This is not the case for EVs, as adding one or more battery modules to a vehicle adds significantly more weight — which impacts more than just the battery pack design. It would also require the size of the electric motor to be adjusted and additional cooling for the electronics. Suddenly, the EV is heavier, and more of the battery’s energy is consumed. Now, companies must push the boundaries of EV design to reach maximum efficiency, because every bit of energy wasted can lead to a big disadvantage in the current market.
For this reason, engineers are doing whatever they can to push the boundaries of their design. If peak efficiency is 98%, everybody is trying to work out a way to develop something that is 98.1%.
“So, what does it mean to engineers working in the field?” asks Tang. “You can’t prototype enough or test enough to determine what that extra one-tenth of a percent is anymore. You have to dig deep, and how do you do that? You use simulation, because with simulation you can find out all of this. With some tweaks here and there with added automation and optimization, you can see results virtually and visually in a way that can help you understand much better how to extract that additional 0.1%.”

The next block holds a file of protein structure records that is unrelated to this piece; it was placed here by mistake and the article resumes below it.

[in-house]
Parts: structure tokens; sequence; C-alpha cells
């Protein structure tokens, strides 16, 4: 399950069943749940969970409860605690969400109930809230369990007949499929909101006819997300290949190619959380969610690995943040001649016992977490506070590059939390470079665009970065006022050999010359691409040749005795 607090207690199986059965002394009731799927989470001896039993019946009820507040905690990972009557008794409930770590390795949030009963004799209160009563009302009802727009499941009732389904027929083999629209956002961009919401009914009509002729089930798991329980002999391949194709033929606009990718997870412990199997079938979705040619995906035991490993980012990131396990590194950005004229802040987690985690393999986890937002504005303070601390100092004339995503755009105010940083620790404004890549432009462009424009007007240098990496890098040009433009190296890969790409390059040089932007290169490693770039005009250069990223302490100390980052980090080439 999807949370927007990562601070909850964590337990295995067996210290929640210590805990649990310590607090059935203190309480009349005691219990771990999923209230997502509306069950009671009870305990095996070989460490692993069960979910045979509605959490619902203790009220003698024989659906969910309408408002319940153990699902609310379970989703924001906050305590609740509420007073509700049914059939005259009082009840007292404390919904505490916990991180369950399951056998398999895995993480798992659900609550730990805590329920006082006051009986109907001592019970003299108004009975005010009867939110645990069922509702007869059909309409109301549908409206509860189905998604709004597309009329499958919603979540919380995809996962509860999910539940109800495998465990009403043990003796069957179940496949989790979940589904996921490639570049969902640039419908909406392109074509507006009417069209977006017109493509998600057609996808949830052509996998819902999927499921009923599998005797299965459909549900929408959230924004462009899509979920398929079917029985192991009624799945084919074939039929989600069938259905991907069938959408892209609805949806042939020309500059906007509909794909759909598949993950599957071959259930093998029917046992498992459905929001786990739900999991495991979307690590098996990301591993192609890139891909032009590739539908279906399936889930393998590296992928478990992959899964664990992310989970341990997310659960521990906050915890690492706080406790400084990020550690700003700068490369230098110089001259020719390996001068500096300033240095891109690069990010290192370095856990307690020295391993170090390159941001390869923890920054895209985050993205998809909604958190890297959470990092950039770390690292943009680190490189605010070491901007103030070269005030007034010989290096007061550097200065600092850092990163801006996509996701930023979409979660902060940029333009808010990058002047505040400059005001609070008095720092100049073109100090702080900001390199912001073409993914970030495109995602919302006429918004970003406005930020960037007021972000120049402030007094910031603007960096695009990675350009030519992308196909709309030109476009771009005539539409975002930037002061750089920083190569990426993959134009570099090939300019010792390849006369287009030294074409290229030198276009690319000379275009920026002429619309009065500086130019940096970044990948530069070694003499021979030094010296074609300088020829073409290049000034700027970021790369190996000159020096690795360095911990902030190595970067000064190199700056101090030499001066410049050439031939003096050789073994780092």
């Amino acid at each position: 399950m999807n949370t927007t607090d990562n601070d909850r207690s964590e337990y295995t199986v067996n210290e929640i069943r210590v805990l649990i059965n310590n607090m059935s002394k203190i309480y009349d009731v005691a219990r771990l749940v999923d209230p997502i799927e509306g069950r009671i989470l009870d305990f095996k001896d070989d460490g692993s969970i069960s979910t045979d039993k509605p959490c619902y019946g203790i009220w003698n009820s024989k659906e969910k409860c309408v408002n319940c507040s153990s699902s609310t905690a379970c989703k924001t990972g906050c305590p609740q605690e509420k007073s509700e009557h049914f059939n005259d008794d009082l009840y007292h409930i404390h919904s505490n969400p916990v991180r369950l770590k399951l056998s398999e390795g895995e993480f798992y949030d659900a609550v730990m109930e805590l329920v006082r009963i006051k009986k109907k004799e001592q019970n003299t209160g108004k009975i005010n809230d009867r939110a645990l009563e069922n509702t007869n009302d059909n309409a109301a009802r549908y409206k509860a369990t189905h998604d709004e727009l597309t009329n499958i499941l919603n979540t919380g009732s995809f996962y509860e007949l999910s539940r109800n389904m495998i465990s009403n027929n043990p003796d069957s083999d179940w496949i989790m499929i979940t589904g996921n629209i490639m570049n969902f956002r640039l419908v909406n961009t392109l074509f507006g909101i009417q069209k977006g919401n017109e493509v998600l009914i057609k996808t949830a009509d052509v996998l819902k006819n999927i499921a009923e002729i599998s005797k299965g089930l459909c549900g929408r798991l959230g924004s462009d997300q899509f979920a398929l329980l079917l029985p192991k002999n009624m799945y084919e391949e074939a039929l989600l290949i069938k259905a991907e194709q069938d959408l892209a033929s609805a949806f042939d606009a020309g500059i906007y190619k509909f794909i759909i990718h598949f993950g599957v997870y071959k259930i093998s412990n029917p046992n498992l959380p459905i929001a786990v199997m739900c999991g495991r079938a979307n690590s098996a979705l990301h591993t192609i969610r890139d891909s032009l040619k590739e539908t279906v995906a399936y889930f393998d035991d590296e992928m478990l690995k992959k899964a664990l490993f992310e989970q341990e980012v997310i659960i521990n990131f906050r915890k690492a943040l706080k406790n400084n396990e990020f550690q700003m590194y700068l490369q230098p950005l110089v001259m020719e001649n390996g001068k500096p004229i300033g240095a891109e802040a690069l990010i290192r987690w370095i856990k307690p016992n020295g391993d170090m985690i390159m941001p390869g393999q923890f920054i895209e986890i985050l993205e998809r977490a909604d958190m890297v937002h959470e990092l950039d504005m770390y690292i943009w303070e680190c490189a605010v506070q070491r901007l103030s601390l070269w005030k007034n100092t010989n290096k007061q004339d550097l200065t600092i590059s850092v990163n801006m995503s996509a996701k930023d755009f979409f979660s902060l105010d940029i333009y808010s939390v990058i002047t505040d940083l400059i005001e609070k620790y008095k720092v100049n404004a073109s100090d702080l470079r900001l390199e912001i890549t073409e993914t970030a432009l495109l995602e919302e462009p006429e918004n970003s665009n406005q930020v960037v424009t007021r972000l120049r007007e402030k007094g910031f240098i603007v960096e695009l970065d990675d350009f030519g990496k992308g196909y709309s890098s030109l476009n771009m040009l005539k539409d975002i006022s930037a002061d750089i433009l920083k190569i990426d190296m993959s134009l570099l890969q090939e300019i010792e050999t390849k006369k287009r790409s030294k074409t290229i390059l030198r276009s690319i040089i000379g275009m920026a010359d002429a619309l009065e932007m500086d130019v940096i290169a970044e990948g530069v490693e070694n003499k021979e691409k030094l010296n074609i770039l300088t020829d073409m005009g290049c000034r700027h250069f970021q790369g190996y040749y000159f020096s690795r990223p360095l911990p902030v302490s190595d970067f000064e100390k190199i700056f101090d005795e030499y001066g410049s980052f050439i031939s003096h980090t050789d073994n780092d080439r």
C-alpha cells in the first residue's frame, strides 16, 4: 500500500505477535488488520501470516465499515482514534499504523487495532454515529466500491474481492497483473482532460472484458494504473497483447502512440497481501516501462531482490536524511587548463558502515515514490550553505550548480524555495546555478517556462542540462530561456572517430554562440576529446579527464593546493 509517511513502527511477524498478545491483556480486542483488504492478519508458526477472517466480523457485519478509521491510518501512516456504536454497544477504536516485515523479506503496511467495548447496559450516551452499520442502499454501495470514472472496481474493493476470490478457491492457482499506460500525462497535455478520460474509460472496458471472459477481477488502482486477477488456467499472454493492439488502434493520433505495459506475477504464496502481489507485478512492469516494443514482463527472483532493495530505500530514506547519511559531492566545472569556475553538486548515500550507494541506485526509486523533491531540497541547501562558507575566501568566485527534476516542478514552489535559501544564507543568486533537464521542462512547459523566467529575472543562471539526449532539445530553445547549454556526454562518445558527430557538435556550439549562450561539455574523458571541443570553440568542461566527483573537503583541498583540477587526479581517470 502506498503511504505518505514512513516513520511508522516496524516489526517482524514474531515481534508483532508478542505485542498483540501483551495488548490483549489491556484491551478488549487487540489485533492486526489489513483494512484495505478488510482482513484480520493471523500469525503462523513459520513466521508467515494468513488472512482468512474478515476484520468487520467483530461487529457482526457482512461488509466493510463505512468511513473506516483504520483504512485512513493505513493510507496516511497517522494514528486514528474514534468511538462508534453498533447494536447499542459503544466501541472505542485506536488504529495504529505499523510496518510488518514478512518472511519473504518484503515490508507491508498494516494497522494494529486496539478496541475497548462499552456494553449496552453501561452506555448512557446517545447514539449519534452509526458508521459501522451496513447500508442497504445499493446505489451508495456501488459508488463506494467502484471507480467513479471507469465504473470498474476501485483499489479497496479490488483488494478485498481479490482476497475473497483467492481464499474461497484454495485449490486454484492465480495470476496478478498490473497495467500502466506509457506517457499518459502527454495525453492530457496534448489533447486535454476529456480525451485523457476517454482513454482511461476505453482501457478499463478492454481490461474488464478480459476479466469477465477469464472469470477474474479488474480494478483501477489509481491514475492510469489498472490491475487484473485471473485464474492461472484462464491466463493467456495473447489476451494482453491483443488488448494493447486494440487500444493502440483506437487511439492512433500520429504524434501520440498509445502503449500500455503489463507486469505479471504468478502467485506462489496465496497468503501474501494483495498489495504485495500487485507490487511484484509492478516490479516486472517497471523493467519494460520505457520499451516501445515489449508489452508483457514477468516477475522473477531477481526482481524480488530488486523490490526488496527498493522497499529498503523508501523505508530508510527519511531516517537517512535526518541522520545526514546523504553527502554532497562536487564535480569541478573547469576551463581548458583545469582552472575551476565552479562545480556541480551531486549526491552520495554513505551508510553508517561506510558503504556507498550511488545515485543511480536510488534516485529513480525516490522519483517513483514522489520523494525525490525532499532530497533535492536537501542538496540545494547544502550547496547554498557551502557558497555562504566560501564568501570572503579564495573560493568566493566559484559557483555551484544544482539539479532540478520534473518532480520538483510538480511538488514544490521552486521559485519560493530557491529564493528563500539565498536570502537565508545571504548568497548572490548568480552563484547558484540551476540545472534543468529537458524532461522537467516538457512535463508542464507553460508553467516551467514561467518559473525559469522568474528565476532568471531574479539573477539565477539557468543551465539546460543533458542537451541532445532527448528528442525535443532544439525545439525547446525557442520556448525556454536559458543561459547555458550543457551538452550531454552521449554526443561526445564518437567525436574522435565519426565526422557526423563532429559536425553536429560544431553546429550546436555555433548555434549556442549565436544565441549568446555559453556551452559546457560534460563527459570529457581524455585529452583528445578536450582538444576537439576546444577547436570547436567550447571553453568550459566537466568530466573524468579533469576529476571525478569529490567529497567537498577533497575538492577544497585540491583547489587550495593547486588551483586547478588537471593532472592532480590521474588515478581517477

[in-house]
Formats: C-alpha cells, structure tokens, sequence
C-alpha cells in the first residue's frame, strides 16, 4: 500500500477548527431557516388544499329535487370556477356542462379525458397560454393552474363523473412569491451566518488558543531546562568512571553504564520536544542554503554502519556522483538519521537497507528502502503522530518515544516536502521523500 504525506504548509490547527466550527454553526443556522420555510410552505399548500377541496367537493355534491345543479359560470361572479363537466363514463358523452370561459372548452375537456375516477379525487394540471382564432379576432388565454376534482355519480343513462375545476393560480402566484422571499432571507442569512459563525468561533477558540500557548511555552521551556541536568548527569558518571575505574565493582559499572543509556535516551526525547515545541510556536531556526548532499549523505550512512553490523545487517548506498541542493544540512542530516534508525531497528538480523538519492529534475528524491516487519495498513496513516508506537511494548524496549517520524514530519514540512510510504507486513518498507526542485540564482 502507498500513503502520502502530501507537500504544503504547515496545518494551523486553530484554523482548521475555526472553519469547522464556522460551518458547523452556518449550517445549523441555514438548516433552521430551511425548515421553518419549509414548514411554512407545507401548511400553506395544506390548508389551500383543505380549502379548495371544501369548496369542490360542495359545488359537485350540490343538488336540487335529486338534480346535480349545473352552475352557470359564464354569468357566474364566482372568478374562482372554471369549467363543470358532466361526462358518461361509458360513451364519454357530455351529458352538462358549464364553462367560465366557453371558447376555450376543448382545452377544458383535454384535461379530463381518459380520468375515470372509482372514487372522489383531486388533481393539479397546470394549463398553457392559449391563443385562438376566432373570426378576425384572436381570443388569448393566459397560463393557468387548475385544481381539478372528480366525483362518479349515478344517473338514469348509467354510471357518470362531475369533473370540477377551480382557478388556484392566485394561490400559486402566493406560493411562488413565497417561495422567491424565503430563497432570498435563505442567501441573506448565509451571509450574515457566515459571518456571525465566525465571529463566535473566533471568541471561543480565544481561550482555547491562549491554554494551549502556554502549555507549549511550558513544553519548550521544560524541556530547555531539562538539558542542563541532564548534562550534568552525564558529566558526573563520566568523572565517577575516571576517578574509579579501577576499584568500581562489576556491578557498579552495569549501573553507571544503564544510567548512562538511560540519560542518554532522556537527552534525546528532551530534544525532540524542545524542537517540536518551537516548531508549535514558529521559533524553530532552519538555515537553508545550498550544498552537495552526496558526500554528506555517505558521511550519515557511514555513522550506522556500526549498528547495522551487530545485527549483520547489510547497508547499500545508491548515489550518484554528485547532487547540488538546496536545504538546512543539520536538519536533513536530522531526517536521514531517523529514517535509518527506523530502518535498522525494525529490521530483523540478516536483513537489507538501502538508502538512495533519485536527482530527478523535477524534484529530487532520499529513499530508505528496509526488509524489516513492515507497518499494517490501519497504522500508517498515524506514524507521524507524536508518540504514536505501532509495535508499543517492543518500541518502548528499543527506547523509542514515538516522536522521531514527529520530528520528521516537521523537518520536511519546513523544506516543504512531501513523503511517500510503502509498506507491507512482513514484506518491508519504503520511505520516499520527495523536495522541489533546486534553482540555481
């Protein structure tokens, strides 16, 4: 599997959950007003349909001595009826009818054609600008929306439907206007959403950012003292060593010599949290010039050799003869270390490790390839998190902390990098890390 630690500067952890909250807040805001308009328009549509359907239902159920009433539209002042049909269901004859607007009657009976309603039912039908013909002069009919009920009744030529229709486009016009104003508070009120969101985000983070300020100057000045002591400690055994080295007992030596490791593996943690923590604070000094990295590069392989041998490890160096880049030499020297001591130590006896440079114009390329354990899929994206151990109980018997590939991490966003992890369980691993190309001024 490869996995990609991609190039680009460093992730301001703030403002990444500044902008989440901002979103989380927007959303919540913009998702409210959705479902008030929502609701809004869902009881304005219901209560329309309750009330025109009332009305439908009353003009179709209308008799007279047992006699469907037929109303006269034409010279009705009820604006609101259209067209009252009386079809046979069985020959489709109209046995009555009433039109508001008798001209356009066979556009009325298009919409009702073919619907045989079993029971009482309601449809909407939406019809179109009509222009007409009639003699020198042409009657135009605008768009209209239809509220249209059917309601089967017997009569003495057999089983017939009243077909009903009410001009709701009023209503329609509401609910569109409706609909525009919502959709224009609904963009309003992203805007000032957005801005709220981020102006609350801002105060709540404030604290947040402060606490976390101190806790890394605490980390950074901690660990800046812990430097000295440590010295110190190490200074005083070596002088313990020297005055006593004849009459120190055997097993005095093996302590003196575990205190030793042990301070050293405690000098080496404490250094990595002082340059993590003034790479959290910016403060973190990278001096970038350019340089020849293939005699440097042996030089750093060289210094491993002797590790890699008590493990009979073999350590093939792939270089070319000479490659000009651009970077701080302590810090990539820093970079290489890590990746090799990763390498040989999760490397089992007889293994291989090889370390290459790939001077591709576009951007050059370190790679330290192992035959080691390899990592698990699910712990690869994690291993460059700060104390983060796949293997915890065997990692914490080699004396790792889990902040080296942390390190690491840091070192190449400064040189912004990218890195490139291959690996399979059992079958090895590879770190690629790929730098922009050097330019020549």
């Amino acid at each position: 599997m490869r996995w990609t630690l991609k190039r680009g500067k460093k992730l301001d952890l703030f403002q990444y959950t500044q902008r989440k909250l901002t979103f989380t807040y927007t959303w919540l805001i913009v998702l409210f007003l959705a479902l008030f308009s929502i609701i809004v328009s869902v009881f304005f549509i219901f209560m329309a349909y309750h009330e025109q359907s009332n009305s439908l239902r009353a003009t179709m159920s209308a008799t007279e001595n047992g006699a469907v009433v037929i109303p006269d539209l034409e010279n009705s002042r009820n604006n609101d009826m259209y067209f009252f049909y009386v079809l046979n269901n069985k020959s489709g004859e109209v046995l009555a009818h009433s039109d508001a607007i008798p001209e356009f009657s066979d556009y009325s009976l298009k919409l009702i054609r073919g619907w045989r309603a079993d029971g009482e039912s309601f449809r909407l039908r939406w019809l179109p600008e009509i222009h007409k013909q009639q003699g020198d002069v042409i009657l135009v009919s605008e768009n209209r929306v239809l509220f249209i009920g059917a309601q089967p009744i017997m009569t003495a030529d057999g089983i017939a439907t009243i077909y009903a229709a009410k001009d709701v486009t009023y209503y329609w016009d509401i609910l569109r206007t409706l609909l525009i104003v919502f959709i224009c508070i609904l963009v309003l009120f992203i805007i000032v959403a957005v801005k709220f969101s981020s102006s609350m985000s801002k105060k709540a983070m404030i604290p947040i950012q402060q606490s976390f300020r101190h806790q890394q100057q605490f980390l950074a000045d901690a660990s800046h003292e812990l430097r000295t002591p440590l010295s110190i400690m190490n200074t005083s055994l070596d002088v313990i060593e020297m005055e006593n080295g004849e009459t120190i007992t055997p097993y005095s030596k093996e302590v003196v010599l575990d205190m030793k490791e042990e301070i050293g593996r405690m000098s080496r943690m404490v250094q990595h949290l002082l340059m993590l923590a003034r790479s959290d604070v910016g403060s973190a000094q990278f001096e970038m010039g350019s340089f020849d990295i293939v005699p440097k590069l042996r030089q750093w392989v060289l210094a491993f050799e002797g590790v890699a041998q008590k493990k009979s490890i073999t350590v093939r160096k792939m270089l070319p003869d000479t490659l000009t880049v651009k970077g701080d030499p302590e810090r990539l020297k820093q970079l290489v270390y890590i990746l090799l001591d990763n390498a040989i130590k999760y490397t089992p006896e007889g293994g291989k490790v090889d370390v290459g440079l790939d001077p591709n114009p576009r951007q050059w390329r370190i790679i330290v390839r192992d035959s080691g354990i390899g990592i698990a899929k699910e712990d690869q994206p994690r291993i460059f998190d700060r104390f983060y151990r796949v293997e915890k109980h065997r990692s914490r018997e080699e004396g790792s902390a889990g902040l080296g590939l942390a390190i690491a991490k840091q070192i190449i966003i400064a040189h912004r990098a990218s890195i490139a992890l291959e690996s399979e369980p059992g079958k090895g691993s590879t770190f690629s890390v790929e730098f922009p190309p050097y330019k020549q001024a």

We’re still many years away from riding around town in an autonomous vehicle — and most of us aren’t in a hurry to relinquish the steering wheel. In a recent survey conducted by the American Automobile Association, a majority of drivers favored improvements to driver assist systems already in place over the development of fully autonomous experiences. In fact, when asked, 85% said they were fearful or unsure of self-driving technology.1
However, automotive engineers continue to advance autonomous vehicle (AV) technologies to improve advanced driver assistance systems (ADAS) and to approach full autonomy further down the road. Unaffected by driver input, AVs offer transformative safety opportunities for all vehicle occupants (and the pedestrians they encounter during their travels). They also have the potential to make transportation more accessible and equitable for everyone, improve air quality, and, through thoughtful urban planning, reduce traffic congestion and create greener spaces.